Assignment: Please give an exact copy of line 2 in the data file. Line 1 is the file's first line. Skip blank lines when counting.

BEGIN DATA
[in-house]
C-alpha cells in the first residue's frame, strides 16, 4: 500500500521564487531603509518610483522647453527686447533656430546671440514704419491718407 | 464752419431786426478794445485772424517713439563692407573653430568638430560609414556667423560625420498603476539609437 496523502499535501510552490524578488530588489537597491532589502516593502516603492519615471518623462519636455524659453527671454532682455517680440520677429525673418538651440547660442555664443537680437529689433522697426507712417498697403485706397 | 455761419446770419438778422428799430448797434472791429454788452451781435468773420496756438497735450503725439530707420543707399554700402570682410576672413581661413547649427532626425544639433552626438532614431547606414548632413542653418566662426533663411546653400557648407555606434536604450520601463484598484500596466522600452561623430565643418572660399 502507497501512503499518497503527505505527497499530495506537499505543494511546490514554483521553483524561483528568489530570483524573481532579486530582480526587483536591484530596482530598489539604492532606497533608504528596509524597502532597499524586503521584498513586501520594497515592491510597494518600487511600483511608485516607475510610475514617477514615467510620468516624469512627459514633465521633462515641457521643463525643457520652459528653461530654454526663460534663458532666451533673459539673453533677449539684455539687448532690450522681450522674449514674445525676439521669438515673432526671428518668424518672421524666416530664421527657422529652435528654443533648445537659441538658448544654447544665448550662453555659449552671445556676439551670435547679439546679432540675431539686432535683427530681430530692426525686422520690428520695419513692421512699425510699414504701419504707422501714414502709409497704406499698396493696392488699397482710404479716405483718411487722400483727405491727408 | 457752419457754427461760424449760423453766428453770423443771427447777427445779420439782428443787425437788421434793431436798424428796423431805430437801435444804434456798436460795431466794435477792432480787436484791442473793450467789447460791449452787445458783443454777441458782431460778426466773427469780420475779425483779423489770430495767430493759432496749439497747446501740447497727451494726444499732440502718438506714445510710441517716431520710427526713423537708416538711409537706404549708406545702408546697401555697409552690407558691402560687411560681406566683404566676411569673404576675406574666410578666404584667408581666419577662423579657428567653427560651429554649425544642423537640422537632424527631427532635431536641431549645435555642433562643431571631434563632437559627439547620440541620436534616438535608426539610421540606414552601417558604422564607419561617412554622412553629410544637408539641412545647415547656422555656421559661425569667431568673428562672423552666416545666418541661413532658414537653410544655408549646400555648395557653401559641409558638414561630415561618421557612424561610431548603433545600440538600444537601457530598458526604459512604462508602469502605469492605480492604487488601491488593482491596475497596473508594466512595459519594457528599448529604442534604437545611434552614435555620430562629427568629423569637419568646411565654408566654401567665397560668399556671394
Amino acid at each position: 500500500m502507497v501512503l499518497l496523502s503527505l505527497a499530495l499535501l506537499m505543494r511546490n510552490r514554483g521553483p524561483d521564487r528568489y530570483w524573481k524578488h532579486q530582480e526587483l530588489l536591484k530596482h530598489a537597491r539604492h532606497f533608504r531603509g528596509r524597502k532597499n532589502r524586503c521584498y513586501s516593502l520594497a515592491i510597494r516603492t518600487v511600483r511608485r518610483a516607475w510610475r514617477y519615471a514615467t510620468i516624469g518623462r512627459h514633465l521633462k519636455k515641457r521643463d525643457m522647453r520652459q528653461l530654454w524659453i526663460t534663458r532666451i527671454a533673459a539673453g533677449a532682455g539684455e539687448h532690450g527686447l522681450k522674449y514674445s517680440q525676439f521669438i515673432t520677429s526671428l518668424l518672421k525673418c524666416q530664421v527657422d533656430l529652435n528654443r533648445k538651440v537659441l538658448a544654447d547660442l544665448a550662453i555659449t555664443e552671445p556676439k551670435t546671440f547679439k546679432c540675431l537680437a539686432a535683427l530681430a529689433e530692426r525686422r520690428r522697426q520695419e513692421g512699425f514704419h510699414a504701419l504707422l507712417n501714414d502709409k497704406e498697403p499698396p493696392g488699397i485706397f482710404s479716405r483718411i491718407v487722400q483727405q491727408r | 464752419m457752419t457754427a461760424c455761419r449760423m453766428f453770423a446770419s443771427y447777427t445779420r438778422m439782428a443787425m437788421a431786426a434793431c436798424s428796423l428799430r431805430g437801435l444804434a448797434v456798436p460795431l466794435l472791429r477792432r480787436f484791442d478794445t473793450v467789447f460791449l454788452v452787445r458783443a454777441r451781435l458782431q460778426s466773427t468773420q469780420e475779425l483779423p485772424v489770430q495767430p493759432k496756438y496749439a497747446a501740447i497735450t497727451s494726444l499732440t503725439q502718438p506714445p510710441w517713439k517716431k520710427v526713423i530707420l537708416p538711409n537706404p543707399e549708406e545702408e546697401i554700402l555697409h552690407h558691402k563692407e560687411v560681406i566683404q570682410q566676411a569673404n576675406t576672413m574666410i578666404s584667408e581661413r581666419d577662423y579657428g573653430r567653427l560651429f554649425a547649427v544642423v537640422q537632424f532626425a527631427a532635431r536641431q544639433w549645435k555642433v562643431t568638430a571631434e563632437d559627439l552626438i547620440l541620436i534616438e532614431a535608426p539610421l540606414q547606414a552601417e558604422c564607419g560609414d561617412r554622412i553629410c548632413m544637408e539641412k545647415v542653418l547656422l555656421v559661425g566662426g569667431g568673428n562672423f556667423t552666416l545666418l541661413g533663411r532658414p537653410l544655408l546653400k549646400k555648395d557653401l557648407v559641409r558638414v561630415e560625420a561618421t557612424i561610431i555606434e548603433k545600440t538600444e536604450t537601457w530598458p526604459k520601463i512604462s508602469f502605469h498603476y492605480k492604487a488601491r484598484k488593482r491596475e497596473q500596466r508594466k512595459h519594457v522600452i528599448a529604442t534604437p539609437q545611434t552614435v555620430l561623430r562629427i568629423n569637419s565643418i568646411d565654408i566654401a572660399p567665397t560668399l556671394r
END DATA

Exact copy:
C-alpha cells in the first residue's frame, strides 16, 4: 500500500521564487531603509518610483522647453527686447533656430546671440514704419491718407 | 464752419431786426478794445485772424517713439563692407573653430568638430560609414556667423560625420498603476539609437 496523502499535501510552490524578488530588489537597491532589502516593502516603492519615471518623462519636455524659453527671454532682455517680440520677429525673418538651440547660442555664443537680437529689433522697426507712417498697403485706397 | 455761419446770419438778422428799430448797434472791429454788452451781435468773420496756438497735450503725439530707420543707399554700402570682410576672413581661413547649427532626425544639433552626438532614431547606414548632413542653418566662426533663411546653400557648407555606434536604450520601463484598484500596466522600452561623430565643418572660399 502507497501512503499518497503527505505527497499530495506537499505543494511546490514554483521553483524561483528568489530570483524573481532579486530582480526587483536591484530596482530598489539604492532606497533608504528596509524597502532597499524586503521584498513586501520594497515592491510597494518600487511600483511608485516607475510610475514617477514615467510620468516624469512627459514633465521633462515641457521643463525643457520652459528653461530654454526663460534663458532666451533673459539673453533677449539684455539687448532690450522681450522674449514674445525676439521669438515673432526671428518668424518672421524666416530664421527657422529652435528654443533648445537659441538658448544654447544665448550662453555659449552671445556676439551670435547679439546679432540675431539686432535683427530681430530692426525686422520690428520695419513692421512699425510699414504701419504707422501714414502709409497704406499698396493696392488699397482710404479716405483718411487722400483727405491727408 | 457752419457754427461760424449760423453766428453770423443771427447777427445779420439782428443787425437788421434793431436798424428796423431805430437801435444804434456798436460795431466794435477792432480787436484791442473793450467789447460791449452787445458783443454777441458782431460778426466773427469780420475779425483779423489770430495767430493759432496749439497747446501740447497727451494726444499732440502718438506714445510710441517716431520710427526713423537708416538711409537706404549708406545702408546697401555697409552690407558691402560687411560681406566683404566676411569673404576675406574666410578666404584667408581666419577662423579657428567653427560651429554649425544642423537640422537632424527631427532635431536641431549645435555642433562643431571631434563632437559627439547620440541620436534616438535608426539610421540606414552601417558604422564607419561617412554622412553629410544637408539641412545647415547656422555656421559661425569667431568673428562672423552666416545666418541661413532658414537653410544655408549646400555648395557653401559641409558638414561630415561618421557612424561610431548603433545600440538600444537601457530598458526604459512604462508602469502605469492605480492604487488601491488593482491596475497596473508594466512595459519594457528599448529604442534604437545611434552614435555620430562629427568629423569637419568646411565654408566654401567665397560668399556671394